1, 2001 - Sunday
With Harry's sibling on the way, I've been thinking a lot lately about being a parent and mentally exploring why we're doing it again. Harry's great, of course, but things are certainly different now. Our lives are fuller, that's for sure, but with many different priorities than before, for both better and worse. As stated, it was certainly no slam dunk decision to have a second child. We'd be asking for a lot more work, and a lot more stress. But, we're still doing it.
I happened to read Ann Landers the other day. I always consciously avoid that diatribe because the advice is so superficial and aggravating, but this time the header caught my eye. The letter was from a first-time expectant mother asking why all her friends were saying things like "your lives will never be the same," "free time will be a thing of the past," "your marriage will be strained," "forget about intimacy for the next five years," and other common pearls of wisdom. The reputed expert advised to ignore the bad comments and focus on the positive and to find people with strong marriages.
I'm not sure whether Ann Landers has had children, but putting your head in the sand is rarely good advice if you ask me. The truth is that all those adages will almost certainly happen to some degree or another and to expect they won't is simply naive. The question, it seems to me, is how do you manage the changes that do come. How do you thrive with this giant life upheaval? How do you enjoy the baby, while giving due to of your previous life? How does a marriage survive an inevitable change of focus?
Sometimes it seems having babies is nature's ultimate April Fool's joke. We're programmed to procreate regardless of the turmoil and then say we love it. But, really it's about managing change and enjoying turmoil, if you will. Like just about everything, having a baby has good points and negatives. It's just that everything is so much more intense with a baby: goods are great, stress is severe, joyousness is elating, and clear left-brained thinking is often compromised by distraction, fatigue, and a whole new personal equilibrium, or lack of one, as the case may be.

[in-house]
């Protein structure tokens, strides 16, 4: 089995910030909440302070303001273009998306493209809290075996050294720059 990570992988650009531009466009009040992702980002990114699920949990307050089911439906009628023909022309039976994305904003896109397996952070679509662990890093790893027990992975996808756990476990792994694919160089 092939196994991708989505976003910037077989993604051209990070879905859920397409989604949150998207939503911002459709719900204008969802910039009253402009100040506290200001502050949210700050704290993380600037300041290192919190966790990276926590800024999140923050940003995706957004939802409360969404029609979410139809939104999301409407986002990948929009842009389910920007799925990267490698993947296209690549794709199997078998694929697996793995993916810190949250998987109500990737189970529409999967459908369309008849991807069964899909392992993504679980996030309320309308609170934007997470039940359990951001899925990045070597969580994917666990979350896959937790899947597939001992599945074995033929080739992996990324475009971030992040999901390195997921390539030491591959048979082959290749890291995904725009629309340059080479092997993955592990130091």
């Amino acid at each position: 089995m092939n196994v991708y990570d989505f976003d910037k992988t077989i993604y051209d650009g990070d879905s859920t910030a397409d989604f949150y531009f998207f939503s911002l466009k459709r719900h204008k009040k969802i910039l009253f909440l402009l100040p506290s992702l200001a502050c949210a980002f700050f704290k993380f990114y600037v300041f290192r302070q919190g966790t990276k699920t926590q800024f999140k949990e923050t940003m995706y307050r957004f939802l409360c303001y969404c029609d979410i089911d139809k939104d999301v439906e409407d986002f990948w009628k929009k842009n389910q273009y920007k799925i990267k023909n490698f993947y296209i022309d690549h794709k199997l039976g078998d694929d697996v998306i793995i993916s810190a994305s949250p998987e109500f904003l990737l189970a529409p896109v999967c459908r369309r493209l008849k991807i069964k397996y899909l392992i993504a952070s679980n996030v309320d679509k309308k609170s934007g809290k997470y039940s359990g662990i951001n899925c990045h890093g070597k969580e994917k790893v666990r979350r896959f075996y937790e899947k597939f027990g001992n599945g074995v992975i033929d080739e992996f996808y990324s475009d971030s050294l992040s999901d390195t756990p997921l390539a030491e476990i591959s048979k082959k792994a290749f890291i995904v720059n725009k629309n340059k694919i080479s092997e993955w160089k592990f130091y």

A baby in the womb supposedly takes whatever it needs from the mother body to survive, even if the mother isn't eating right. If one's not careful, that can happen after the baby is born, too. It's hard on free time, it's hard on careers, it's hard on relationships because former centers of attention are supplanted, replaced, avoided, and ignored if you're not careful. The advice to the poor future mother should have been to expect change, take care of it, and enjoy the baby.
The good parts about having a baby can be very good, even if they sound silly to someone without one. Learning a word, or to walk, are not terribly exciting if you've done them before yourself. But, as a parent, those things become the thrilling culmination of a slow evolution of learning, and the freshness is invigorating. Harry's really not much different than most other babies in the grand scheme of things. But, he is part of us as well as his own person. Whenever he learns, we do too.
In these pictures on the left, Harry is playing peek-a-boo. It's a game we've played with him most of his life and one he's recently started calling "boo." Sure, it's cute to see a little mind get so excited about hiding then emerging, but it's not so exciting for most adults. For Harry, like all kids, it's a big laugh. What's so special about these pictures is that for the first time in his fifteen and a half months of life, Harry was the one who went and hid - behind an apron hanging from the refrigerator - and he was the one who built the tension, only to whip the apron away from his little face. And, for the first time in his fifteen and a half months of life, he was the one to say "BOO."
His mother and I just sat there side by side on the floor watching and pretending to be surprised. It brings a tear to my eye just thinking about it.